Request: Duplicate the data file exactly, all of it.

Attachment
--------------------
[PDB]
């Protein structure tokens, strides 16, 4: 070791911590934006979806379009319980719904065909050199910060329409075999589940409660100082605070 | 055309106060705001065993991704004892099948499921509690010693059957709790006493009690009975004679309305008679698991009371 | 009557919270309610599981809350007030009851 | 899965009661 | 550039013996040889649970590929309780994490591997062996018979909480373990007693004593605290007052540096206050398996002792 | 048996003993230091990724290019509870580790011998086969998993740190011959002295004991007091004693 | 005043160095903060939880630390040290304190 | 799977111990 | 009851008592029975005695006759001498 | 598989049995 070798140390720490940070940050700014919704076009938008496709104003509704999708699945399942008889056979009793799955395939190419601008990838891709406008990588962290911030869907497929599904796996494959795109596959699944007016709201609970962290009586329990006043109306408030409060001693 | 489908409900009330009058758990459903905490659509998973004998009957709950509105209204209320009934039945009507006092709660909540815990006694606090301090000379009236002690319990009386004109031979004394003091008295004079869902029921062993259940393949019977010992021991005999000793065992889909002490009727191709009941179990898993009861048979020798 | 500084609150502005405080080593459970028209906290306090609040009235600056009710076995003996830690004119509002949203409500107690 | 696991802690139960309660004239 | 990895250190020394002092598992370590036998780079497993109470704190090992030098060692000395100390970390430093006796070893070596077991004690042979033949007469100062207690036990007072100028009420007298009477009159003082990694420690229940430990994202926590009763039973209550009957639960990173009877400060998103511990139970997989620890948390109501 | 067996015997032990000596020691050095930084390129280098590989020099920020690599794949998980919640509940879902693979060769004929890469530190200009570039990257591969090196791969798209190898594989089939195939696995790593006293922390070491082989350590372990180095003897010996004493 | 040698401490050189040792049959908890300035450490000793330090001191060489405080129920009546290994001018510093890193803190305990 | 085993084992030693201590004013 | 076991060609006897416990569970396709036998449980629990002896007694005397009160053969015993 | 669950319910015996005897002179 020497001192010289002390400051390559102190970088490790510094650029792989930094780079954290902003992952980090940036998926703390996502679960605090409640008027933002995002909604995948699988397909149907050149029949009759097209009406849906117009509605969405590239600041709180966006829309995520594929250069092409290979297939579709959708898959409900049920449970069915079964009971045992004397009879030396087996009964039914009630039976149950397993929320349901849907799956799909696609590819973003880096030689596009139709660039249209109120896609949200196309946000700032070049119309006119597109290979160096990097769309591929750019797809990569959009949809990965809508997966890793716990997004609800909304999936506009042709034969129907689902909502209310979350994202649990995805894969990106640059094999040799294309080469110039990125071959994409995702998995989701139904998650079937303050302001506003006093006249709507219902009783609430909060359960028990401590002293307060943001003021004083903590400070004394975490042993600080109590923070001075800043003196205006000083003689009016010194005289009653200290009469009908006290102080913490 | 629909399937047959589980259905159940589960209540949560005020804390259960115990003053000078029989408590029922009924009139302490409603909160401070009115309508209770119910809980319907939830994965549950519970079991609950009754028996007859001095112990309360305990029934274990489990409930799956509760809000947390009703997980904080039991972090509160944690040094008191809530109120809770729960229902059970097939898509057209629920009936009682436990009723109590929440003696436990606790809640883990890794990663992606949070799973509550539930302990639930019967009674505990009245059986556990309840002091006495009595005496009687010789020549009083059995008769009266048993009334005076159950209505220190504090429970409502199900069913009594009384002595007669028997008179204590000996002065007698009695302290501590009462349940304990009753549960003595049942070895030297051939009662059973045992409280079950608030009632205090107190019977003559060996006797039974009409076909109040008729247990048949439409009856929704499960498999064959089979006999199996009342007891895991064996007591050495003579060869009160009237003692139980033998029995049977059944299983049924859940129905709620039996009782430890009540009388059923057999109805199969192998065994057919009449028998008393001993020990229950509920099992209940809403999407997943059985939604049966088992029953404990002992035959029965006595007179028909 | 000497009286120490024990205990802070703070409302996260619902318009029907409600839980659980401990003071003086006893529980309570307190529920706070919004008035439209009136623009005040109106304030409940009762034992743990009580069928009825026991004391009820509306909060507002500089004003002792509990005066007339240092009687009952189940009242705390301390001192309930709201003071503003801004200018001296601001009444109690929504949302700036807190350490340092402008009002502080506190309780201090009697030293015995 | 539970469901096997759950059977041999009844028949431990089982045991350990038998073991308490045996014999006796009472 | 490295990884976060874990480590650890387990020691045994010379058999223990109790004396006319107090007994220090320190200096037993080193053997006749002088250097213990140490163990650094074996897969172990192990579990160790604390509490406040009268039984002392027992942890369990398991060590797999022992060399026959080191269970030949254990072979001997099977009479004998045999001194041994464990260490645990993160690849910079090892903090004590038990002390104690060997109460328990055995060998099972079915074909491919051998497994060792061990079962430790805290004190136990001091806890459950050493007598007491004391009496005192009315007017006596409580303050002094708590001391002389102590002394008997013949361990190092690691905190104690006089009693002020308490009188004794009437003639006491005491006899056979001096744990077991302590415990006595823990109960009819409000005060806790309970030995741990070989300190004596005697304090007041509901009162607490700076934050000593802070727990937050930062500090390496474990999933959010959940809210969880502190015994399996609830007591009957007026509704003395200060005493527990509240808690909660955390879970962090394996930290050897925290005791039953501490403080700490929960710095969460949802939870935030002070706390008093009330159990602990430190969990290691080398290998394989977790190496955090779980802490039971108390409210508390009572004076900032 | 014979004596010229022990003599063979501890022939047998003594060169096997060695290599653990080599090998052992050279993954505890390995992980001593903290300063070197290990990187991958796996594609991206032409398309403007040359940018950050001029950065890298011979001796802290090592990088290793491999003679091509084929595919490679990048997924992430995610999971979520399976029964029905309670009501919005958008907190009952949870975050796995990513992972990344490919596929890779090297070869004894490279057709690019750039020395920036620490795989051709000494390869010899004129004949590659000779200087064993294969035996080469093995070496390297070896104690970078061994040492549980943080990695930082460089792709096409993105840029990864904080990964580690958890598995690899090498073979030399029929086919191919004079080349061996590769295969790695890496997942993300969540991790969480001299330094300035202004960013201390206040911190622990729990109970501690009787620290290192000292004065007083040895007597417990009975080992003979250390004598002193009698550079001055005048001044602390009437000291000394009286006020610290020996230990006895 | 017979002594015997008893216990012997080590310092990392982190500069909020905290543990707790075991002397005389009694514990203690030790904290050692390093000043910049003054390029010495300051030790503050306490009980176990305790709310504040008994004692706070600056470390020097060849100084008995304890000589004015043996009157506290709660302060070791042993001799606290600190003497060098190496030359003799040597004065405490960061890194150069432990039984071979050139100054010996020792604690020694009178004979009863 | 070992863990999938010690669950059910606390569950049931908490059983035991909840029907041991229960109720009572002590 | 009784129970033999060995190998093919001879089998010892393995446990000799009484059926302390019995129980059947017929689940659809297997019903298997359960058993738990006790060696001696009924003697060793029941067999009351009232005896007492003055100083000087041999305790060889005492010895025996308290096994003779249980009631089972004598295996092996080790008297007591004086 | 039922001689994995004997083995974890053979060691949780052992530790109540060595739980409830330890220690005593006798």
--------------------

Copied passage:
[PDB]
């Protein structure tokens, strides 16, 4: 070791911590934006979806379009319980719904065909050199910060329409075999589940409660100082605070 | 055309106060705001065993991704004892099948499921509690010693059957709790006493009690009975004679309305008679698991009371 | 009557919270309610599981809350007030009851 | 899965009661 | 550039013996040889649970590929309780994490591997062996018979909480373990007693004593605290007052540096206050398996002792 | 048996003993230091990724290019509870580790011998086969998993740190011959002295004991007091004693 | 005043160095903060939880630390040290304190 | 799977111990 | 009851008592029975005695006759001498 | 598989049995 070798140390720490940070940050700014919704076009938008496709104003509704999708699945399942008889056979009793799955395939190419601008990838891709406008990588962290911030869907497929599904796996494959795109596959699944007016709201609970962290009586329990006043109306408030409060001693 | 489908409900009330009058758990459903905490659509998973004998009957709950509105209204209320009934039945009507006092709660909540815990006694606090301090000379009236002690319990009386004109031979004394003091008295004079869902029921062993259940393949019977010992021991005999000793065992889909002490009727191709009941179990898993009861048979020798 | 500084609150502005405080080593459970028209906290306090609040009235600056009710076995003996830690004119509002949203409500107690 | 696991802690139960309660004239 | 990895250190020394002092598992370590036998780079497993109470704190090992030098060692000395100390970390430093006796070893070596077991004690042979033949007469100062207690036990007072100028009420007298009477009159003082990694420690229940430990994202926590009763039973209550009957639960990173009877400060998103511990139970997989620890948390109501 | 067996015997032990000596020691050095930084390129280098590989020099920020690599794949998980919640509940879902693979060769004929890469530190200009570039990257591969090196791969798209190898594989089939195939696995790593006293922390070491082989350590372990180095003897010996004493 | 040698401490050189040792049959908890300035450490000793330090001191060489405080129920009546290994001018510093890193803190305990 | 085993084992030693201590004013 | 076991060609006897416990569970396709036998449980629990002896007694005397009160053969015993 | 669950319910015996005897002179 020497001192010289002390400051390559102190970088490790510094650029792989930094780079954290902003992952980090940036998926703390996502679960605090409640008027933002995002909604995948699988397909149907050149029949009759097209009406849906117009509605969405590239600041709180966006829309995520594929250069092409290979297939579709959708898959409900049920449970069915079964009971045992004397009879030396087996009964039914009630039976149950397993929320349901849907799956799909696609590819973003880096030689596009139709660039249209109120896609949200196309946000700032070049119309006119597109290979160096990097769309591929750019797809990569959009949809990965809508997966890793716990997004609800909304999936506009042709034969129907689902909502209310979350994202649990995805894969990106640059094999040799294309080469110039990125071959994409995702998995989701139904998650079937303050302001506003006093006249709507219902009783609430909060359960028990401590002293307060943001003021004083903590400070004394975490042993600080109590923070001075800043003196205006000083003689009016010194005289009653200290009469009908006290102080913490 | 629909399937047959589980259905159940589960209540949560005020804390259960115990003053000078029989408590029922009924009139302490409603909160401070009115309508209770119910809980319907939830994965549950519970079991609950009754028996007859001095112990309360305990029934274990489990409930799956509760809000947390009703997980904080039991972090509160944690040094008191809530109120809770729960229902059970097939898509057209629920009936009682436990009723109590929440003696436990606790809640883990890794990663992606949070799973509550539930302990639930019967009674505990009245059986556990309840002091006495009595005496009687010789020549009083059995008769009266048993009334005076159950209505220190504090429970409502199900069913009594009384002595007669028997008179204590000996002065007698009695302290501590009462349940304990009753549960003595049942070895030297051939009662059973045992409280079950608030009632205090107190019977003559060996006797039974009409076909109040008729247990048949439409009856929704499960498999064959089979006999199996009342007891895991064996007591050495003579060869009160009237003692139980033998029995049977059944299983049924859940129905709620039996009782430890009540009388059923057999109805199969192998065994057919009449028998008393001993020990229950509920099992209940809403999407997943059985939604049966088992029953404990002992035959029965006595007179028909 | 000497009286120490024990205990802070703070409302996260619902318009029907409600839980659980401990003071003086006893529980309570307190529920706070919004008035439209009136623009005040109106304030409940009762034992743990009580069928009825026991004391009820509306909060507002500089004003002792509990005066007339240092009687009952189940009242705390301390001192309930709201003071503003801004200018001296601001009444109690929504949302700036807190350490340092402008009002502080506190309780201090009697030293015995 | 539970469901096997759950059977041999009844028949431990089982045991350990038998073991308490045996014999006796009472 | 490295990884976060874990480590650890387990020691045994010379058999223990109790004396006319107090007994220090320190200096037993080193053997006749002088250097213990140490163990650094074996897969172990192990579990160790604390509490406040009268039984002392027992942890369990398991060590797999022992060399026959080191269970030949254990072979001997099977009479004998045999001194041994464990260490645990993160690849910079090892903090004590038990002390104690060997109460328990055995060998099972079915074909491919051998497994060792061990079962430790805290004190136990001091806890459950050493007598007491004391009496005192009315007017006596409580303050002094708590001391002389102590002394008997013949361990190092690691905190104690006089009693002020308490009188004794009437003639006491005491006899056979001096744990077991302590415990006595823990109960009819409000005060806790309970030995741990070989300190004596005697304090007041509901009162607490700076934050000593802070727990937050930062500090390496474990999933959010959940809210969880502190015994399996609830007591009957007026509704003395200060005493527990509240808690909660955390879970962090394996930290050897925290005791039953501490403080700490929960710095969460949802939870935030002070706390008093009330159990602990430190969990290691080398290998394989977790190496955090779980802490039971108390409210508390009572004076900032 | 014979004596010229022990003599063979501890022939047998003594060169096997060695290599653990080599090998052992050279993954505890390995992980001593903290300063070197290990990187991958796996594609991206032409398309403007040359940018950050001029950065890298011979001796802290090592990088290793491999003679091509084929595919490679990048997924992430995610999971979520399976029964029905309670009501919005958008907190009952949870975050796995990513992972990344490919596929890779090297070869004894490279057709690019750039020395920036620490795989051709000494390869010899004129004949590659000779200087064993294969035996080469093995070496390297070896104690970078061994040492549980943080990695930082460089792709096409993105840029990864904080990964580690958890598995690899090498073979030399029929086919191919004079080349061996590769295969790695890496997942993300969540991790969480001299330094300035202004960013201390206040911190622990729990109970501690009787620290290192000292004065007083040895007597417990009975080992003979250390004598002193009698550079001055005048001044602390009437000291000394009286006020610290020996230990006895 | 017979002594015997008893216990012997080590310092990392982190500069909020905290543990707790075991002397005389009694514990203690030790904290050692390093000043910049003054390029010495300051030790503050306490009980176990305790709310504040008994004692706070600056470390020097060849100084008995304890000589004015043996009157506290709660302060070791042993001799606290600190003497060098190496030359003799040597004065405490960061890194150069432990039984071979050139100054010996020792604690020694009178004979009863 | 070992863990999938010690669950059910606390569950049931908490059983035991909840029907041991229960109720009572002590 | 009784129970033999060995190998093919001879089998010892393995446990000799009484059926302390019995129980059947017929689940659809297997019903298997359960058993738990006790060696001696009924003697060793029941067999009351009232005896007492003055100083000087041999305790060889005492010895025996308290096994003779249980009631089972004598295996092996080790008297007591004086 | 039922001689994995004997083995974890053979060691949780052992530790109540060595739980409830330890220690005593006798």